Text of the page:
Participants must:

  • be between the ages of 21 and 45 years
  • have diagnosis of schizophrenia
  • have a history of alcohol use or currently use alcohol
  • be fluent in English

Participants cannot:

  • have a history of head injury or other neurological disorder
  • have a current or past history of drug dependence
  • have significant extrapyramidal symptoms (tremors, akathisia) or tardive dyskinesia
Neurodynamics of Auditory Hallucinations in Schizophrenia (HRRC# 11-636)

This study investigates neural networks underlying auditory hallucinations in schizophrenia through MRI and MEG brain scans. It looks at brain activity in people who have been diagnosed with schizophrenia and who have active auditory hallucinations. There are two groups in which a person could potentially be placed.  The study PI is Robert Thoma, Ph.D. 

Participants must:

  • be between the ages of 18 and 65
  • have diagnosis of schizophrenia or schizoaffective disorder
  • be treated with one of the following atypical antipsychotic medications: olanzapine, risperidone, or ziprasidone
  • have not experienced symptoms consistent with mental illness

Participants cannot:

  • have past or current diagnosis of neurological disorder
  • have history of head trauma (loss of consciousness > 5 minutes)
  • have diagnosis of active substance dependence or abuse (except for nicotine)
  • have mental retardation
  • have family history of a psychotic disorder in an first degree relative
  • have no more than 14 years of education
  • be currently pregnant
Schizophrenia Gating Deficit Study: Extending the Deficit (HRRC # 08-199)

This study examines how sounds are processed in people diagnosed with schizophrenia compared to their unaffected relatives and healthy controls. The ultimate goal is to determine where in the brain these sounds are processed and establish differences among the three groups mentioned above. Neuroimaging information will be collected with Magnetoencephalography (MEG), Electroenecephalography (EEG), and Magnetic Resonance Imaging (MRI). Participants will also be administered psychiatric rating scales and neuropsychological testing, and a blood sample will be obtained for genetic testing. Participation takes about 10 hours over three or four study visits. The study PI is José Cañive, M.D.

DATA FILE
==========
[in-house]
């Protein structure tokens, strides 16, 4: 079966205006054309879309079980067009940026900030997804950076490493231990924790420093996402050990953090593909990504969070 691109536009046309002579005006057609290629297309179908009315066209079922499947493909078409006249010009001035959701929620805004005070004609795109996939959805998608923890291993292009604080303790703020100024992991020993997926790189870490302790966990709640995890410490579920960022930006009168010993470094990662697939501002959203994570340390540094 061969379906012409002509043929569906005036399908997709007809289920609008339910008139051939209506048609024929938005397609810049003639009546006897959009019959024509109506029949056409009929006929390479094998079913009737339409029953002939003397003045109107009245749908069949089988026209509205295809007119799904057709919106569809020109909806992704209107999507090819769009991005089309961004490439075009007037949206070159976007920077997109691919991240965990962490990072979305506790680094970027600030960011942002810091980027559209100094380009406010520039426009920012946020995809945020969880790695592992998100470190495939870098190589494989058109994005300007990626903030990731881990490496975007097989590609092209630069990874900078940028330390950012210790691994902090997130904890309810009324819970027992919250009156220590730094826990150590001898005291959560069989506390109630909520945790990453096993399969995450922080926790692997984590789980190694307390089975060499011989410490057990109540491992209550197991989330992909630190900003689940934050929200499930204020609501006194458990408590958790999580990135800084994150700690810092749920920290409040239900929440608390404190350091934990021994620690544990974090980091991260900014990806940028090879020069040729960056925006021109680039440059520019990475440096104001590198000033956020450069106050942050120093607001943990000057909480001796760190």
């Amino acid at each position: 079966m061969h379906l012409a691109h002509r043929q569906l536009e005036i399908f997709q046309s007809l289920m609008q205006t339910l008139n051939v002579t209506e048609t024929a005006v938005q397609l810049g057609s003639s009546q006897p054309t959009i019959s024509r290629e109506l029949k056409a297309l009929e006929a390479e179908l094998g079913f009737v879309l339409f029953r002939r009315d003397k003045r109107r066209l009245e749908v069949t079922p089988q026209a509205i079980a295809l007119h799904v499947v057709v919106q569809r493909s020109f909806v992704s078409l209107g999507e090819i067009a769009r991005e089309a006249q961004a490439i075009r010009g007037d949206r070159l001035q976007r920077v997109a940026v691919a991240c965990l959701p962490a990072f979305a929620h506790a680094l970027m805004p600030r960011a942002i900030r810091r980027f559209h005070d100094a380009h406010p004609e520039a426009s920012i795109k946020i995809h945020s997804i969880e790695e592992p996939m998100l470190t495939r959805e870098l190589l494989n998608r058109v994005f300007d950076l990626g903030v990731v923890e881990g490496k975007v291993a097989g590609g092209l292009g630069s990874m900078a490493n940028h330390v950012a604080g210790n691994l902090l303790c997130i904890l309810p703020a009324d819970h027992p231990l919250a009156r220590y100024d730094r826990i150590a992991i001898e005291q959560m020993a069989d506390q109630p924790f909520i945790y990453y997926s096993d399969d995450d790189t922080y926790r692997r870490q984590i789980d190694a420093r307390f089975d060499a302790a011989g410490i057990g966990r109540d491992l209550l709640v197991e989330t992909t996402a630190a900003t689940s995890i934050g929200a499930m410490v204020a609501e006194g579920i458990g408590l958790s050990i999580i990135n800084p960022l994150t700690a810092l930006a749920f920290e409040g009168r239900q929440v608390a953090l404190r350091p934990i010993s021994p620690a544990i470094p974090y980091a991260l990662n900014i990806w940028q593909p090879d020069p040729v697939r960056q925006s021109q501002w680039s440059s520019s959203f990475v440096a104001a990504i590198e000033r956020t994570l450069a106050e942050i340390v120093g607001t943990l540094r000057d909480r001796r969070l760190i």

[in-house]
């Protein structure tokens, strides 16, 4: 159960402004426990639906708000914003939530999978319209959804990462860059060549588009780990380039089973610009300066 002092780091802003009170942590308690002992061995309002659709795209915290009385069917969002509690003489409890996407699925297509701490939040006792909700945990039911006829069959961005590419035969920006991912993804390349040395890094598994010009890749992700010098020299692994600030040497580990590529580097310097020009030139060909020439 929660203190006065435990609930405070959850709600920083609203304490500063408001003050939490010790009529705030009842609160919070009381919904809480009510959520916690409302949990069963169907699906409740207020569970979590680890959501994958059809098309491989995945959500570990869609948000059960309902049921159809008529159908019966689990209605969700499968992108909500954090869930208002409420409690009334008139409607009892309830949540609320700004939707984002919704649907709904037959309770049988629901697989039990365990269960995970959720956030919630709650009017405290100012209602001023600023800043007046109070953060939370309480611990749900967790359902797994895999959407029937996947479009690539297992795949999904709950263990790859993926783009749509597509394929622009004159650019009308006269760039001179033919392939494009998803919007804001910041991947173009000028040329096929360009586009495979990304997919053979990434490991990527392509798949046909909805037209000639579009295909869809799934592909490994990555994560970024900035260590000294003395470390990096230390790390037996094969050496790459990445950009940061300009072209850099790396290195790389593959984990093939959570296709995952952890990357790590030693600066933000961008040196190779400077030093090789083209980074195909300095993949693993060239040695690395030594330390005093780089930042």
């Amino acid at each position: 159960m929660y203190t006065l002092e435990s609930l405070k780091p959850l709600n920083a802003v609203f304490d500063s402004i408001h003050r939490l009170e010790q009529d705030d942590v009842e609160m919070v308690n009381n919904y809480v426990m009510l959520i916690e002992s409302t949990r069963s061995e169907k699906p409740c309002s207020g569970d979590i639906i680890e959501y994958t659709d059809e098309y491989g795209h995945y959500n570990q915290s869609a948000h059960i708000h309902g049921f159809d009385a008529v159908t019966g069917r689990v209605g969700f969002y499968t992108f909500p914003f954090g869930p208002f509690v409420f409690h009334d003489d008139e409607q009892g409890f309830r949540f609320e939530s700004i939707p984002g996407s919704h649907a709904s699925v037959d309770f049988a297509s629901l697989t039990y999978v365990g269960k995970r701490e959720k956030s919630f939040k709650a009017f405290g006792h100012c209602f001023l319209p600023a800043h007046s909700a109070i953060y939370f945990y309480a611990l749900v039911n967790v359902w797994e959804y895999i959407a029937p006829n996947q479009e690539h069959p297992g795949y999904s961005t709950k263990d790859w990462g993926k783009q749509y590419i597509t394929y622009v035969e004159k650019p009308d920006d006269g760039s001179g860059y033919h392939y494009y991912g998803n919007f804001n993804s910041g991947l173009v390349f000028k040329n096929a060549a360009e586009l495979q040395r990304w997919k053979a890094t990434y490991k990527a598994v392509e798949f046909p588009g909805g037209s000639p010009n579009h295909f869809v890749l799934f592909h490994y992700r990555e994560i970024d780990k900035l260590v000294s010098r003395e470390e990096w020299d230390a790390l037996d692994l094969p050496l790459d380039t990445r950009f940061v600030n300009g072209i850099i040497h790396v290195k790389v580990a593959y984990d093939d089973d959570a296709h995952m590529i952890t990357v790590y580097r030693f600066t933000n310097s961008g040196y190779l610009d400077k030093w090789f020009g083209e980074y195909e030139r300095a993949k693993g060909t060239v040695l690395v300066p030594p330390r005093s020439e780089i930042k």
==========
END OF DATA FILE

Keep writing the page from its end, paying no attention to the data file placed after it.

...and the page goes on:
Participants must:

  • be between the age of 18 and 65
  • speak English
  • have or meet diagnosis of schizophrenia, schizoaffective disorder or bipolar disorder (may also have a diagnosis of depression or anxiety disorders)
  • have continuous treatment with antipsychotic medication for at least 3 months

Participants cannot:

  • have a history of amphetamine, cocaine, or marijuana dependence in the last 5 years
  • have a history of alcohol or other substance abuse or dependence in the 3 months prior to study entry
  • have a history of head injury with loss of consciousness for 5 minutes
  • be medicated with anticonvulsants
  • have been hospitalized in the last 3 months